Opinion | Finding the Right Words: Letter to an African American Child
Following the murder of George Floyd and the series of protests across the city of Minneapolis and in other states in the US, I can only imagine what you are feeling right now as a black child who has known only Minnesota and America as your home. I felt the sadness and frustration in your voice when I spoke with you this morning, and my instincts, as my Babygirl, was to console you and assure you that the protest will be over soon, that calm will be restored, and that your community and state will return to business as usual. In all honesty, there are many more assurances that I wish I could give you right now. I wish I could tell you that, as a black child, you will never have to endure racism ever again. That your life, your body, and your dignity will not be subjected to wanton harassment or unwarranted death by the very police that are oath-bound to protect you. That your pursuit of the “American dream” will not be stricken by fear, trauma, indignation, and mischaracterization.
All these things I cannot assure you of, Maya, because your history, the American history, is filled with similar grim and abhorrent instances, in which African-American tragedies are greeted with a sort of political facade that implies an end to racism. But systematic racism did not end with the passage of The Fourteenth and Fifteen Amendments to the United States Constitution, the Civil Rights Acts of 1866, 1871, 1957, 1964, 1968, and 1981, the Voting Rights Act of 1965, and Title 18 of the United States Code or even with the recent arrest of former Officer Chauvin. The truth is, American racism has gone through a series of metamorphoses and the most vivid evidence of modern-racism is police brutality.
Our generation was made to believe that the unwarranted murders of Freddie Gray, Sam Dubose, Philando Castile, Alton Sterling, Jamar Clark, Jeremy McDole, William Chapman II, Walter Scott, Sandra Bland, Eric Harris, Tamir Rice, Akai Gurley, Michael Brown, Eric Garner, and now Armaud Arbery, Breonna Taylor, and George Floyd were not racially motivated and that the police were just doing their jobs.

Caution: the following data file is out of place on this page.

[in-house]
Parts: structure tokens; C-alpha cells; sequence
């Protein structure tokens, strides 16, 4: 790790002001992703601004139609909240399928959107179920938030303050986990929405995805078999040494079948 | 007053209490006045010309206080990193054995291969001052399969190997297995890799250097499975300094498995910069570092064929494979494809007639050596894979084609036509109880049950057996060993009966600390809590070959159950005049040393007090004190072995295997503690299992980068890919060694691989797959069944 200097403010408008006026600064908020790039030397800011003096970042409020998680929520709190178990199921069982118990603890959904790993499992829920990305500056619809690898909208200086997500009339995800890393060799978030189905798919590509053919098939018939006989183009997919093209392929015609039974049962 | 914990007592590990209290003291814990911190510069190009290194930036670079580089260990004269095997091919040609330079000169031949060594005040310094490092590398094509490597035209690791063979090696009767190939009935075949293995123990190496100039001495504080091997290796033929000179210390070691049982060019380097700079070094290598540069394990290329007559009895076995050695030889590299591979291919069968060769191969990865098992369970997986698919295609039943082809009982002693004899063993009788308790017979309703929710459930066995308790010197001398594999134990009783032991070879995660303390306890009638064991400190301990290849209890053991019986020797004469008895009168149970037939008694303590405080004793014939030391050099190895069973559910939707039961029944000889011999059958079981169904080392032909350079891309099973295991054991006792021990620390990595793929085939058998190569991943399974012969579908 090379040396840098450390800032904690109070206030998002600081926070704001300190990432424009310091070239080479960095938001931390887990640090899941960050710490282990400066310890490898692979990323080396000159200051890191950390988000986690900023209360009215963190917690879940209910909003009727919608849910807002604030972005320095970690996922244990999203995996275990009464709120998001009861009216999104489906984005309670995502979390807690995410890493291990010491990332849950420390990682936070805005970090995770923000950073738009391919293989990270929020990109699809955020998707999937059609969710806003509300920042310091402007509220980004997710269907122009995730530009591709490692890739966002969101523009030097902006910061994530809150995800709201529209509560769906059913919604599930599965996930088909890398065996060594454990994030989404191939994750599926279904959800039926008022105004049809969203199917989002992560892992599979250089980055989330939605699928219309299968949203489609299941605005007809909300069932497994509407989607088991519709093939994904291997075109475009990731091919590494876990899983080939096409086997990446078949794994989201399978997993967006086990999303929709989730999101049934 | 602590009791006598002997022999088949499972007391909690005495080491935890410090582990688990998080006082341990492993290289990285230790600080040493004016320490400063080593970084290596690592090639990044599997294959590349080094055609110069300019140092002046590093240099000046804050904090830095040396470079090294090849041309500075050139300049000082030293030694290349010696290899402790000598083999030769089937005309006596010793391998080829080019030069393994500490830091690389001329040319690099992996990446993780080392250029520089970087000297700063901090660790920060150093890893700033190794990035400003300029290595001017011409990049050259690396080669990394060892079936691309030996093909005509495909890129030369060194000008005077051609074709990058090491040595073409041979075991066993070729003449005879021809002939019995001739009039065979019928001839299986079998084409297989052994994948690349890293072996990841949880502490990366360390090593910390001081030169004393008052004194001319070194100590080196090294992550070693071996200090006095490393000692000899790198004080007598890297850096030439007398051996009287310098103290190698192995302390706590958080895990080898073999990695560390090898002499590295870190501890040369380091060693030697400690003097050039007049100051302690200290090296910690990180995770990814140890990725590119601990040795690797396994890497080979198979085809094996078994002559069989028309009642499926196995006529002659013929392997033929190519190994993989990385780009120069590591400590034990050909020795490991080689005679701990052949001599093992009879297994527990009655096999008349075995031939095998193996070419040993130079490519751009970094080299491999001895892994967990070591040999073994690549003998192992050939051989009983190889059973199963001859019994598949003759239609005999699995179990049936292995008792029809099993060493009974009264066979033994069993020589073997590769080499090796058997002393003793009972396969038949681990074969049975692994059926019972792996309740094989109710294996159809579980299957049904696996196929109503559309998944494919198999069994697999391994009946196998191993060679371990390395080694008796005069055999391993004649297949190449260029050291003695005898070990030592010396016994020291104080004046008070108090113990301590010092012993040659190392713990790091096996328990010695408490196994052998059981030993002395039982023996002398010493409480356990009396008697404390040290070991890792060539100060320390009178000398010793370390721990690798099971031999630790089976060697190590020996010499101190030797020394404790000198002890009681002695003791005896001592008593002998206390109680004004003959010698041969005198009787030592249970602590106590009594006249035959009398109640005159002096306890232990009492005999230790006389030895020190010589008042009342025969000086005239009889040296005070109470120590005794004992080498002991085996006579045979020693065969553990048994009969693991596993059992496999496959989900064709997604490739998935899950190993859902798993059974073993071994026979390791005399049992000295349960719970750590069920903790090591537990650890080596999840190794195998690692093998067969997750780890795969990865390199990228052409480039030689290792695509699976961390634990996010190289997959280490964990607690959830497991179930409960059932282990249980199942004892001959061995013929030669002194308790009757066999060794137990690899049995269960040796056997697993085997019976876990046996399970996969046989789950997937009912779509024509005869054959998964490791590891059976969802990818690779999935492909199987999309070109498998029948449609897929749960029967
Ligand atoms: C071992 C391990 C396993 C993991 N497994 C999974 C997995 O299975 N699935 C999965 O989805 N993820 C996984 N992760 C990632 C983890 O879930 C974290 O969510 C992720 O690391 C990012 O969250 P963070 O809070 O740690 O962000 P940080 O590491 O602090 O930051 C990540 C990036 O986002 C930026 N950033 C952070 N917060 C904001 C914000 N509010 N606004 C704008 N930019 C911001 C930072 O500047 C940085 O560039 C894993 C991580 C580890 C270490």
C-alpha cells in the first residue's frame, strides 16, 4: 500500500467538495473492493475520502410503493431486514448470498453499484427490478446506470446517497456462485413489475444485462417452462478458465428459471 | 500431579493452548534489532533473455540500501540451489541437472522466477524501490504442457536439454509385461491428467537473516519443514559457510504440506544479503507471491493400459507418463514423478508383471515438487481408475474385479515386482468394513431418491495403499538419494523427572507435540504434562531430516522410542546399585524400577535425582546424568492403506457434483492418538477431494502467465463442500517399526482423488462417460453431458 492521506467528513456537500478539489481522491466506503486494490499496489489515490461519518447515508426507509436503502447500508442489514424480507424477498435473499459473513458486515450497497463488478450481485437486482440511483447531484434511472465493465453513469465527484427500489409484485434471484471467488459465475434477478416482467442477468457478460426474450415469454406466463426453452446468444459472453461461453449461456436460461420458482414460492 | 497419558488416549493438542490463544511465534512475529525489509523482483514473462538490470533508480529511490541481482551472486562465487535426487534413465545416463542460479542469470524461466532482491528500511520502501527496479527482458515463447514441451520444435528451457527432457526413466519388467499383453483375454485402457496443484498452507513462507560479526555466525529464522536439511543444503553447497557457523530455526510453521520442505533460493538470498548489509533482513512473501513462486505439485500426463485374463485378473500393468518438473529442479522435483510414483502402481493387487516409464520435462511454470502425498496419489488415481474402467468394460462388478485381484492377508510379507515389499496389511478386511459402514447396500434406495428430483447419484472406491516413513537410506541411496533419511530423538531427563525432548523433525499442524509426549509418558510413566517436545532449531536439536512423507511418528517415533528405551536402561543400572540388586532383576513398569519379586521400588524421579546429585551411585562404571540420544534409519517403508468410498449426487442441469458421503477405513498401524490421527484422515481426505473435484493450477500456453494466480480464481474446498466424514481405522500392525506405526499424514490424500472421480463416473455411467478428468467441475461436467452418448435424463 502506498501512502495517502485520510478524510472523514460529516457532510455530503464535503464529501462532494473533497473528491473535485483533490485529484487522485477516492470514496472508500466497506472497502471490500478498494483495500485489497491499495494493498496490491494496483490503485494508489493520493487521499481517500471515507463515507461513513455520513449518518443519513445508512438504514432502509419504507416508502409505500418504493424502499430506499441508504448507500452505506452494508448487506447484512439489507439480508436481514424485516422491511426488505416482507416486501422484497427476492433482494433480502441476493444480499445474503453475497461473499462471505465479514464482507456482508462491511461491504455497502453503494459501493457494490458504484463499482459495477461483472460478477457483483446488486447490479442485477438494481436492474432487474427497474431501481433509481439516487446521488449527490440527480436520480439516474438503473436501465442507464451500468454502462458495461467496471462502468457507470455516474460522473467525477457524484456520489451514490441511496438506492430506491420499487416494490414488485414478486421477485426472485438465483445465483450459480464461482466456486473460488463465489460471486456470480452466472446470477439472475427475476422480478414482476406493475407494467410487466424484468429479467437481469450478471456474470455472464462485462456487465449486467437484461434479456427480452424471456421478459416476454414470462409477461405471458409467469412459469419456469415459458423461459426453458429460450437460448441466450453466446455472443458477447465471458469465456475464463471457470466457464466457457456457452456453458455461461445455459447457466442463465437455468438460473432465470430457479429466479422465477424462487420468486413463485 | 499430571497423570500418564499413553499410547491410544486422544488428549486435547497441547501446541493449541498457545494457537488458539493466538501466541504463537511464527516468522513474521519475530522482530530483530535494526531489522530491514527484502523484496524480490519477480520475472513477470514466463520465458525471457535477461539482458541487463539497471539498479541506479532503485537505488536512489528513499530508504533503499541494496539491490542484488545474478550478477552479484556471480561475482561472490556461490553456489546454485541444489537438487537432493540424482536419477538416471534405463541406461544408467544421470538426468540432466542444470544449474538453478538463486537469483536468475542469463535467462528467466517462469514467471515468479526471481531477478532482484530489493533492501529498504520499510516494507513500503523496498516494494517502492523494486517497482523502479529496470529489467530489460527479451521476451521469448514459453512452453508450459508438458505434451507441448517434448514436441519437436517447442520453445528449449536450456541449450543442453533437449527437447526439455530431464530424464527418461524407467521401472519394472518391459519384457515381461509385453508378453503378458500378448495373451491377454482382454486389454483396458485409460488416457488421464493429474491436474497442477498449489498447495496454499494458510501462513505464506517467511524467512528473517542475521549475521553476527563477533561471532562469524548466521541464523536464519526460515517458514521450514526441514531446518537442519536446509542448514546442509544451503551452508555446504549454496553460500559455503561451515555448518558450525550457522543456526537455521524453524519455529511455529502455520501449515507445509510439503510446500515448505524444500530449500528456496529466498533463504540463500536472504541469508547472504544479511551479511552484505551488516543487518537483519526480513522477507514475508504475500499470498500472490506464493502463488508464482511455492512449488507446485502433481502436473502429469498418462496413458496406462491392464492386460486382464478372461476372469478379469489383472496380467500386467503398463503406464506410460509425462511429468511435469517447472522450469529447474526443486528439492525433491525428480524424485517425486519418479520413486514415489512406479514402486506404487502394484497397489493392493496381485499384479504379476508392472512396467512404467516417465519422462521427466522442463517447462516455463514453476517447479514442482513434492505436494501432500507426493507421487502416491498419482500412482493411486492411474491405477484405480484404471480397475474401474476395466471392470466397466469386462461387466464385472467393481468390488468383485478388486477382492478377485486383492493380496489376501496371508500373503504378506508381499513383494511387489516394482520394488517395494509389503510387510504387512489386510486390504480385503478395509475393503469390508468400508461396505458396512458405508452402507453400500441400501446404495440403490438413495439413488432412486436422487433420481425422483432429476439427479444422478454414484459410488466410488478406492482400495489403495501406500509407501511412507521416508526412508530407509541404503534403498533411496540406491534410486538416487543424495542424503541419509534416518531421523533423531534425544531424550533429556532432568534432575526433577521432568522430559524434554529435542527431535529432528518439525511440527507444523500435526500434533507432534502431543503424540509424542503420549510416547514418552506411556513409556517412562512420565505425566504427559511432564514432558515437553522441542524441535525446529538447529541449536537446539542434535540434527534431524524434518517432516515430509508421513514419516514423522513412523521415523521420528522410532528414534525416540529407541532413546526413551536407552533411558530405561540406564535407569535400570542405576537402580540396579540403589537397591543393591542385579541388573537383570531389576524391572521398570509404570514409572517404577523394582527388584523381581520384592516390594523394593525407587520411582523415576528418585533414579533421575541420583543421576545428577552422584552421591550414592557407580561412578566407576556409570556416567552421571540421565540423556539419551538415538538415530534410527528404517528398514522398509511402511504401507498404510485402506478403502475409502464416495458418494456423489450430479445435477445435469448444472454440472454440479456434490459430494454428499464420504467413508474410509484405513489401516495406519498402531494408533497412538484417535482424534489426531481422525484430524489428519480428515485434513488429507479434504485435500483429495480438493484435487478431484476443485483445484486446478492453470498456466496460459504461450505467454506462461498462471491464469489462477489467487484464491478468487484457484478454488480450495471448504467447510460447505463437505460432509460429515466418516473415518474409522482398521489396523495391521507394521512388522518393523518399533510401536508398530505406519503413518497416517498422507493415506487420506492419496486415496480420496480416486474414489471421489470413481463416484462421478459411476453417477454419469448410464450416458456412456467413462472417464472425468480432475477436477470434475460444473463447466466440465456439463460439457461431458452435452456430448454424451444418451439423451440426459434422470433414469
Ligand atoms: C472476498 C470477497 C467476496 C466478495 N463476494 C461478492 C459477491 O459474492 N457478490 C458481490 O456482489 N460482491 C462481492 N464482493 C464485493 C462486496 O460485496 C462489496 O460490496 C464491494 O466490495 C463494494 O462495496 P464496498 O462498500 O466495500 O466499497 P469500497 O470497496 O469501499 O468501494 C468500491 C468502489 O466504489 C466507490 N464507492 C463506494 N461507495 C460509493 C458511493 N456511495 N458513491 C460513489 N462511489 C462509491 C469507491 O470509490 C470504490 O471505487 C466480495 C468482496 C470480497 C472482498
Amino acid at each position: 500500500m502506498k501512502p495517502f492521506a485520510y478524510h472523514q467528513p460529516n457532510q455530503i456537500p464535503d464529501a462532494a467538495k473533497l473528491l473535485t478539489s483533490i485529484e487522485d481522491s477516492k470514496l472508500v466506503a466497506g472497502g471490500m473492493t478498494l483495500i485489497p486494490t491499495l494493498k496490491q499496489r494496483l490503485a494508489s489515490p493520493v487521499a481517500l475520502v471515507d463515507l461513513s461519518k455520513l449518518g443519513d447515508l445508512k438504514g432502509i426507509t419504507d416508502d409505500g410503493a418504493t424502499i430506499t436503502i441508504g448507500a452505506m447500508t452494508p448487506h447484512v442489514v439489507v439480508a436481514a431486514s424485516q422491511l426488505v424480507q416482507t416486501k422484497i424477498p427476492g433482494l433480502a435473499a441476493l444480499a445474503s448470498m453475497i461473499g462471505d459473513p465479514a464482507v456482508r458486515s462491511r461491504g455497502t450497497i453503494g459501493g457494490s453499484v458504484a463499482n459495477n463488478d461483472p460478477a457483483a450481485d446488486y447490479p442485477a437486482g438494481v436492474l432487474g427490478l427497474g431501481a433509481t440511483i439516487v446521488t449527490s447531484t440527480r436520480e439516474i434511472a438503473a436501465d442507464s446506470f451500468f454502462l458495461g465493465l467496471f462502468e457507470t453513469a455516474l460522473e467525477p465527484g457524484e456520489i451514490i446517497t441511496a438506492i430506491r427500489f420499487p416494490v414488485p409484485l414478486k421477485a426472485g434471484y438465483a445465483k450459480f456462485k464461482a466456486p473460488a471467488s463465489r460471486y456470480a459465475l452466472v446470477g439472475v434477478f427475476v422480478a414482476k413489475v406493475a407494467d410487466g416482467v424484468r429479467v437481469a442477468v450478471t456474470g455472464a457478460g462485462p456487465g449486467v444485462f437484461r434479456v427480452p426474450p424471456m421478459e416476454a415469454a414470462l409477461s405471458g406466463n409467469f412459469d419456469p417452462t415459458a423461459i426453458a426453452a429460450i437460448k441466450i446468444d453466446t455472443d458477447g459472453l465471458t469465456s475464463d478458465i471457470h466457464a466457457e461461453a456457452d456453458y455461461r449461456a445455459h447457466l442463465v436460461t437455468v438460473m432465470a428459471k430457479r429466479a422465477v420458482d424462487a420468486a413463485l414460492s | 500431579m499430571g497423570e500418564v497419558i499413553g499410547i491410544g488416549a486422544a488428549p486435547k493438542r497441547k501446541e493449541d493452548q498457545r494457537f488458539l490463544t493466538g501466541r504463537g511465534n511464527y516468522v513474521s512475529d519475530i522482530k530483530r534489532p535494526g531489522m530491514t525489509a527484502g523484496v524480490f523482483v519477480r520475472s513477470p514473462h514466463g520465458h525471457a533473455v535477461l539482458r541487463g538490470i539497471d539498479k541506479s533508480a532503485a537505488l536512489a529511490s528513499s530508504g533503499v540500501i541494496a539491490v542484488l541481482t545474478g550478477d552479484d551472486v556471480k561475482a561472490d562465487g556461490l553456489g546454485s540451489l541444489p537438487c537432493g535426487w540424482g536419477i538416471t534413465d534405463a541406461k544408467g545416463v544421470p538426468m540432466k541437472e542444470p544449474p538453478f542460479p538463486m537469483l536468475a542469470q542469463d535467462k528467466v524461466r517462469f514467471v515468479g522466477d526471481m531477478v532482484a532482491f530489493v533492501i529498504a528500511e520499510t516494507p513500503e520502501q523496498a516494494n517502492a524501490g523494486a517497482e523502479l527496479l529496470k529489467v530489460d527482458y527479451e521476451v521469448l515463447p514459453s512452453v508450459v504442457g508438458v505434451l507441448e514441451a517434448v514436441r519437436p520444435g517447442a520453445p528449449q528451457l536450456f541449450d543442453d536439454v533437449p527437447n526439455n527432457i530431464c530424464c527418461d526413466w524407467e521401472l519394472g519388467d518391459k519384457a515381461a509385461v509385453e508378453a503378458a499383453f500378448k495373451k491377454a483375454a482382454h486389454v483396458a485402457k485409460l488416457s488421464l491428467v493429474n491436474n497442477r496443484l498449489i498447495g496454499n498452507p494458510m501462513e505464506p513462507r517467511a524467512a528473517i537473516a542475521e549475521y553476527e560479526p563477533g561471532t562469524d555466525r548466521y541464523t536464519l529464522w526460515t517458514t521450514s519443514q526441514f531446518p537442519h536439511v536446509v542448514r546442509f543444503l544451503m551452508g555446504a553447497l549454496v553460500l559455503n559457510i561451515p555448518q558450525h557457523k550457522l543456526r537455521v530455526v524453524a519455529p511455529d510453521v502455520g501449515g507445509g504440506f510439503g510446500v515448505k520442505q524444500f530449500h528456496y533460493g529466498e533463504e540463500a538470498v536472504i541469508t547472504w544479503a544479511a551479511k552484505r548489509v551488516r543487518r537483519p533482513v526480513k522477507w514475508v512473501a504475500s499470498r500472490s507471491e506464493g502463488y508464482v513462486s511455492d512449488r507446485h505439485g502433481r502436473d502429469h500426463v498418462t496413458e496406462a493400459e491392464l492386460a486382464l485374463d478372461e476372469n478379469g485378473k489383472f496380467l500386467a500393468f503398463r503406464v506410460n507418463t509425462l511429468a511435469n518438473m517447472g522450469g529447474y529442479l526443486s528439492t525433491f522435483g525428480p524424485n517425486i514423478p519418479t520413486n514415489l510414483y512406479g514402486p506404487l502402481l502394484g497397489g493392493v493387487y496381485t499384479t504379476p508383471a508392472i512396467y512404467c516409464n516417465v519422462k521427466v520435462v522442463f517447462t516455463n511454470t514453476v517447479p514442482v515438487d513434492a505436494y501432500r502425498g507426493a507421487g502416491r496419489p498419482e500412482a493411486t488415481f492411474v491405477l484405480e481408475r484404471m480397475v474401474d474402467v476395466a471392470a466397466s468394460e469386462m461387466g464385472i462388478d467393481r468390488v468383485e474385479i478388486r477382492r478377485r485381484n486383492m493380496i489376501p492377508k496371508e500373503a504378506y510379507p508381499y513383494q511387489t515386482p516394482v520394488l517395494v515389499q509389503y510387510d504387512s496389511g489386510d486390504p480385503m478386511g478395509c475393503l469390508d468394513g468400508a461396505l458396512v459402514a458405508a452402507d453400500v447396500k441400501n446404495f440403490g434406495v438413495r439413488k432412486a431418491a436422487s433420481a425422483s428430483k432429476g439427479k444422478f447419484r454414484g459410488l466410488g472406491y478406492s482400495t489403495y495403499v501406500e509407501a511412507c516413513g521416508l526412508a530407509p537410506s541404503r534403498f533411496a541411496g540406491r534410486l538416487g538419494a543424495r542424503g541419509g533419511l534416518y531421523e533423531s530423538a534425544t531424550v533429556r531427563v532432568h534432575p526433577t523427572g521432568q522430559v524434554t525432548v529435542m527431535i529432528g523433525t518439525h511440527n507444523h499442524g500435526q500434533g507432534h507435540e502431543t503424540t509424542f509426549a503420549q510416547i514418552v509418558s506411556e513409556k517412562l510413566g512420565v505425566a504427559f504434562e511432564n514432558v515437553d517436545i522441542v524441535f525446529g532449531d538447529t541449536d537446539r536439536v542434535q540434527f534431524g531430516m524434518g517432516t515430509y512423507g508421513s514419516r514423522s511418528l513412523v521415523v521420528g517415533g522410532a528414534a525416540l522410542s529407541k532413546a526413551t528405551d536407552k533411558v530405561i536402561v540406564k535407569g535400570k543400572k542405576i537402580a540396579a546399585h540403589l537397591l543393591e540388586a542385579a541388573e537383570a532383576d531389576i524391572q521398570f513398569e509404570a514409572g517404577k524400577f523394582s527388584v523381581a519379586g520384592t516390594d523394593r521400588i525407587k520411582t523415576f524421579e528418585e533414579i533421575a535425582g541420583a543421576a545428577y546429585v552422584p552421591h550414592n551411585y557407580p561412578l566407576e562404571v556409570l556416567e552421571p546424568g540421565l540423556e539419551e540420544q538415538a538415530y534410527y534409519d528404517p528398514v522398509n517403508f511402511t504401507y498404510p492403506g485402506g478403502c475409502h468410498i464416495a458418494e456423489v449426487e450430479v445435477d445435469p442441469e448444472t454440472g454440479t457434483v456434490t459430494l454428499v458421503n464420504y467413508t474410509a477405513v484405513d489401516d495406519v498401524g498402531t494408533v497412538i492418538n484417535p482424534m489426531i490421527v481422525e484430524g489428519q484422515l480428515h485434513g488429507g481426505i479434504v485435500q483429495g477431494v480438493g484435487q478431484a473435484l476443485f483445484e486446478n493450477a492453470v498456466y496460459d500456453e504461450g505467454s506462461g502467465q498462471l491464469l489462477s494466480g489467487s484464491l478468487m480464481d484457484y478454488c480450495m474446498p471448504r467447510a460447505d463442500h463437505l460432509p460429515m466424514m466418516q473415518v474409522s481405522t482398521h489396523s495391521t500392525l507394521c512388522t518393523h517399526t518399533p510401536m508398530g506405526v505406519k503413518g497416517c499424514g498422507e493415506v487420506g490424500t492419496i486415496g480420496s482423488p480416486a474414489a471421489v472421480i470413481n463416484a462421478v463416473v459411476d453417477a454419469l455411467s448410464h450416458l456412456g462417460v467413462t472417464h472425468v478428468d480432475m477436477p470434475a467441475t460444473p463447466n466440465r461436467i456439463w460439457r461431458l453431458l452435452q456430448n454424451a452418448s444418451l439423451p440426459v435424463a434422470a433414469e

Maya, there is enough evidence to conclude that the police departments of your country did not exterminate these lives fortuitously, it was as a result of modern-day racism that, in the age of social media and the post-presidency of the first black American president, is still pervasive.
I am so sorry, Maya, for not being able to assure you that there would not be another George Floyd or that it would not be you. And that is because any assurance of the end to systematic racism and police brutality in America has to come from Americans themselves. When I say Americans, I am not only talking about those at the highest echelons of the political and business worlds, I am also talking about the hardworking and compassionate Americans, blacks, white, Hispanics, all Americans whose collective actions against racism at the ballot boxes, in schools and workplaces, homes and religious centers, on social media and in private conversations are the tangible determinants that ending racism in America is possible.
Here is something important that I want you to know as well: that just as no one has the right to treat you less of a human being because of your race, gender, sexuality, and religion, so too you should not treat anyone less of a human being because of these things. As a result of the heightened tension and ongoing protests, you will be made to feel like the only way you can prove your worth is by acting, saying, or implying, that the white race, and by extension, every white person is a racist, or a proponent of systematic racism in America. Some white people are racist, no doubt, but it does not make you any less of a racist if you judge every white person “by the color of their skin and not by the content of their character” as Dr. King succinctly puts it. I had to learn this from a coworker.
Prior to my immigration to the US, I had always thought, through reading thousands of pages, from Ta-nehisi Coates` books and articles to James Baldwin`s, that every white person is somewhat a racist or has racial resentment against black peo